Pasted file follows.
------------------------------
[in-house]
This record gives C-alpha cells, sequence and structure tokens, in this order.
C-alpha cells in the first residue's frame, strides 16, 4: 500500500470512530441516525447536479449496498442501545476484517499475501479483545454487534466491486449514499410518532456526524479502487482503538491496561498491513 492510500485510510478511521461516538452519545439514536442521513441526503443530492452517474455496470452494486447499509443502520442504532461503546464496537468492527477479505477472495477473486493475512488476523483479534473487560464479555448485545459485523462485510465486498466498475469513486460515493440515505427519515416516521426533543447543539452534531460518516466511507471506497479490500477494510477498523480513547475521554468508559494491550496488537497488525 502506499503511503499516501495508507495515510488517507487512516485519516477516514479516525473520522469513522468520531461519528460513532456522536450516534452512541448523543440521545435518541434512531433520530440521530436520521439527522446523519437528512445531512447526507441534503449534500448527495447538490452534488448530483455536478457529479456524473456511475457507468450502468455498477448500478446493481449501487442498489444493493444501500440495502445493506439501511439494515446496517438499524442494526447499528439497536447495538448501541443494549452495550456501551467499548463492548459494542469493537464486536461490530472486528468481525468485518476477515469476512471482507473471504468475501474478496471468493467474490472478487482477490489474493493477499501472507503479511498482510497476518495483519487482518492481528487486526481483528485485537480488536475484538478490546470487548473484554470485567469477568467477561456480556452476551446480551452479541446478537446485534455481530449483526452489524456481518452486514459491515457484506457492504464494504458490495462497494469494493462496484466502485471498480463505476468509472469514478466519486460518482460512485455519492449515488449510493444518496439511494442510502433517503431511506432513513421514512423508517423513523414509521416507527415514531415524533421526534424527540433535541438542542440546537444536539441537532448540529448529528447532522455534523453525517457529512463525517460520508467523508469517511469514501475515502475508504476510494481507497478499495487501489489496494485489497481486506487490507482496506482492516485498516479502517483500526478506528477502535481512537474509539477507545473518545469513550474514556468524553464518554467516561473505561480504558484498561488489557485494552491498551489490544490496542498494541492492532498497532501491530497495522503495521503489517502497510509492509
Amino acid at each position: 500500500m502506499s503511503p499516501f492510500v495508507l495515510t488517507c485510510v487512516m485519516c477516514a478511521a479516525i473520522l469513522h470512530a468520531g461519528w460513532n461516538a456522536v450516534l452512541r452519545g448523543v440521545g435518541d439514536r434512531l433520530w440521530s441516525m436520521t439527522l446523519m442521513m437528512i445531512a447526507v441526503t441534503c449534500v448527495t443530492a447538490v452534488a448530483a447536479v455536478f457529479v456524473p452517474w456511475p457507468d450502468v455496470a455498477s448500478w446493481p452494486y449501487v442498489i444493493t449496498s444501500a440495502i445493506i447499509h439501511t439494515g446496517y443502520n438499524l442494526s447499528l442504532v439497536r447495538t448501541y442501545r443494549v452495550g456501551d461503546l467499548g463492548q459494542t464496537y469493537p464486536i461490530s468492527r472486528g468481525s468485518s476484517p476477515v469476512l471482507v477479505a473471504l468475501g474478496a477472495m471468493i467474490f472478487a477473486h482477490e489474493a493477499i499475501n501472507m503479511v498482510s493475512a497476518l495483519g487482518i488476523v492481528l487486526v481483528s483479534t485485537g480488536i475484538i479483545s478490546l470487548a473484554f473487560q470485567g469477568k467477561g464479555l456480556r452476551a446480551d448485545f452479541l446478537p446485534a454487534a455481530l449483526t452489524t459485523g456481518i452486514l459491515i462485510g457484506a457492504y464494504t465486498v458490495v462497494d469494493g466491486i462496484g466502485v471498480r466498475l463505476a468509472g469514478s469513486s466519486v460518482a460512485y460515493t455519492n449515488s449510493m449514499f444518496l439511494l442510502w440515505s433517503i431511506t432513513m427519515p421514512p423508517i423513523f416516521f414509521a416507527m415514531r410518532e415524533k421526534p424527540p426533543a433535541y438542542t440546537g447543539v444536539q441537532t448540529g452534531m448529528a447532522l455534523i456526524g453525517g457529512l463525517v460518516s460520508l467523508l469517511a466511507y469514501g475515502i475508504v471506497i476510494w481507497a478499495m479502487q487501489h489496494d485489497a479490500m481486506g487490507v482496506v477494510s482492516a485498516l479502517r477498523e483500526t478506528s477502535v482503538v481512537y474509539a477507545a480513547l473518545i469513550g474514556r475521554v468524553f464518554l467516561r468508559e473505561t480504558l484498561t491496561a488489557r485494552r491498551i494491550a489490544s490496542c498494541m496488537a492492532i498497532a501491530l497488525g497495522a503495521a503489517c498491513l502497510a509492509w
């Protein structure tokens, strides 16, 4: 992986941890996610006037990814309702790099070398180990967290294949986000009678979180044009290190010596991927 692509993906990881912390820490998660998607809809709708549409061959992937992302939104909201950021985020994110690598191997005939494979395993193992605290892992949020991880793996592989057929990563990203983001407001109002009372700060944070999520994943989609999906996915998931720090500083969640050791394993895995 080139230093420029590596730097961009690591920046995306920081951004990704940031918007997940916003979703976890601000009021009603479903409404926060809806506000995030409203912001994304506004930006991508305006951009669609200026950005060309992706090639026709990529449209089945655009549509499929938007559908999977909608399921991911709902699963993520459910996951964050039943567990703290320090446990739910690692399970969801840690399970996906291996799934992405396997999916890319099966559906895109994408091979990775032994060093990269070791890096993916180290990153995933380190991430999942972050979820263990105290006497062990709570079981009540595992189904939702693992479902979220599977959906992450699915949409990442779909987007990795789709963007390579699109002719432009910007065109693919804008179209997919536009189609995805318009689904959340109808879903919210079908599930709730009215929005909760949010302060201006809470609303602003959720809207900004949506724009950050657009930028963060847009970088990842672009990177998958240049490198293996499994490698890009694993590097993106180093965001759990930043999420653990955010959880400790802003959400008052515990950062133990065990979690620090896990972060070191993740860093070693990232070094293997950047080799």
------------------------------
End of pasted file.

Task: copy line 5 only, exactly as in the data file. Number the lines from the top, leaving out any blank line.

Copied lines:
């Protein structure tokens, strides 16, 4: 992986941890996610006037990814309702790099070398180990967290294949986000009678979180044009290190010596991927 692509993906990881912390820490998660998607809809709708549409061959992937992302939104909201950021985020994110690598191997005939494979395993193992605290892992949020991880793996592989057929990563990203983001407001109002009372700060944070999520994943989609999906996915998931720090500083969640050791394993895995 080139230093420029590596730097961009690591920046995306920081951004990704940031918007997940916003979703976890601000009021009603479903409404926060809806506000995030409203912001994304506004930006991508305006951009669609200026950005060309992706090639026709990529449209089945655009549509499929938007559908999977909608399921991911709902699963993520459910996951964050039943567990703290320090446990739910690692399970969801840690399970996906291996799934992405396997999916890319099966559906895109994408091979990775032994060093990269070791890096993916180290990153995933380190991430999942972050979820263990105290006497062990709570079981009540595992189904939702693992479902979220599977959906992450699915949409990442779909987007990795789709963007390579699109002719432009910007065109693919804008179209997919536009189609995805318009689904959340109808879903919210079908599930709730009215929005909760949010302060201006809470609303602003959720809207900004949506724009950050657009930028963060847009970088990842672009990177998958240049490198293996499994490698890009694993590097993106180093965001759990930043999420653990955010959880400790802003959400008052515990950062133990065990979690620090896990972060070191993740860093070693990232070094293997950047080799």